But closing in on those guidelines might be tough. That’s the impression one gets when Stathis Leoutsakos, former communist and now Syriza chair, talks about the war in eastern Ukraine. In Ukraine, he said, the “big European players” had interfered in as provocative a manner as they had in Syria, with methods that led to violence. “Russia therefore was obligated to invade Ukraine.”

About 2,200 kilometers (1,350 miles) from Athens, these words are well received. Three days after Syriza’s success at the polls, Russia’s foreign minister, Sergey Lavrov, hosted a New Year’s reception. “We are looking forward to cooperating with the new Greek government,” he said over caviar and wild salmon.

And in a Russian newspaper, Kremlin-friendly analyst Sergei Markov wrote “This is the beginning of the Greek rebellion against Brussels’ oligarchic-bureaucratic dictatorship.”

The leaders in Moscow regard the new Greek government first and foremost as a way to stir up discord within the E.U. That was Finance Minister Anton Siluanov’s goal when he announced that Russia might consider providing financial aid to Greece. No one had asked for money – Mr. Siluanov basically forced himself on the Greeks, explicitly doing so while speaking on a Western TV channel.

Russia has maintained excellent relations with extremist parties such as Hungary’s Jobbik and the French Front National, both of which are opposition parties. Russian leaders are now pinning their hopes on winning over the first fully fledged E.U. government with the new Greek coalition.

To underline this, Russia’s ambassador in Athens likes to talk of the “excellent historic relations” between the two countries.

Map Greece-Russia-01

But have they really been this excellent, or is this just a myth?

The Russian alphabet developed from the Greek one, and the majorities of both Greeks and Russians are Orthodox Christians. The first Greek president of 1828 used to be an ambassador to Russia. During the Greek civil war between 1944 and 1949, tens of thousands of Greek communists fled to the then Soviet Union.

But it’s also possible to tell a different story, one of rivalry. The Greek Orthodox church and its ecumenical patriarch have always been in strong competition with the Russian Orthodox church. During both world wars and especially during the Cold War, Greece was an ally of the British and Americans. In 1952 it joined NATO.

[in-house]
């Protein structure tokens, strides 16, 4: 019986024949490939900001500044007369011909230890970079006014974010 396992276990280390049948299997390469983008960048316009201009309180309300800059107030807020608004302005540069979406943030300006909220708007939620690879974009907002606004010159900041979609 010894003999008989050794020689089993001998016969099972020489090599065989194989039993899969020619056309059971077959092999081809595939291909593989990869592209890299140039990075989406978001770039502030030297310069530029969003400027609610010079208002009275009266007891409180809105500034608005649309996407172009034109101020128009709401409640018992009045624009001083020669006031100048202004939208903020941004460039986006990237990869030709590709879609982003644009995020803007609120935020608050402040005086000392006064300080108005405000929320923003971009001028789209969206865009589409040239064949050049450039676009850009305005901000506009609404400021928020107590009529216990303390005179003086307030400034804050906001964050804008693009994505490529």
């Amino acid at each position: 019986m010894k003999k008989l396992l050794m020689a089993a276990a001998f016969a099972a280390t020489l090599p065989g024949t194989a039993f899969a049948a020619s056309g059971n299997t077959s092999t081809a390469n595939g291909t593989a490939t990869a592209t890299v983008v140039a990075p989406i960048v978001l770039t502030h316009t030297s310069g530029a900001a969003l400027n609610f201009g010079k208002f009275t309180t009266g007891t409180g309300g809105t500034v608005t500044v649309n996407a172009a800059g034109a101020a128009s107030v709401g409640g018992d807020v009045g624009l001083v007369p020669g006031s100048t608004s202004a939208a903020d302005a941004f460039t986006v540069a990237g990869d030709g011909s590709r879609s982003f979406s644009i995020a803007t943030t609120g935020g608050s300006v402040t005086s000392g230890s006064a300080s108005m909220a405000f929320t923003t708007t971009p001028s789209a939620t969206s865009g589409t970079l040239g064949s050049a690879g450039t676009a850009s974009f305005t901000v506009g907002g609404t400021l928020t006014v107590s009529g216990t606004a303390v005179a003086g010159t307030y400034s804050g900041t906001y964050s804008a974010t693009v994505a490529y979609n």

That’s why many Russians don’t consider the Greeks to be old friends, unlike the Serbs.

The most important economic connection between the two countries are gas pipelines.

The myth is mostly cultivated in Greece. Some philosophers and journalists like to call Russia an ally. Previous Greek governments used to bet on close relations with Moscow as well, especially Kostas Karamanlis who headed the country until 2009.

In the 1990s, Greece used to buy arms in Russia, especially short-range missiles and landing crafts. But Greece’s biggest export markets are Turkey, Italy and Germany. Russia only ranks 16th on this list. Since the nosedive of the ruble, Russian tourists have stayed away as well.

The most important economic connection between the two countries are gas pipelines. Greece receives 60 percent of all of its natural gas from Russia. A planned gas pipeline from Russia to western Europe might run through Greek territory in the future. It’s one of the things Moscow wants to talk about with Mr. Tsipras.

The real problem of the potential new bond between Russians and Greeks might be Moscow’s temptation to try and permanently pit Europeans against each other. The new Greek government is strengthening the alliance of those E.U. states that would like to cancel sanctions against Russia as soon as possible.

A Russian diplomat in Athens put it like this: “The Greek government is basically expressing the collective subconscious of Europe.”


This article originally was published in Die Zeit weekly newspaper. To contact the authors: [email protected], [email protected].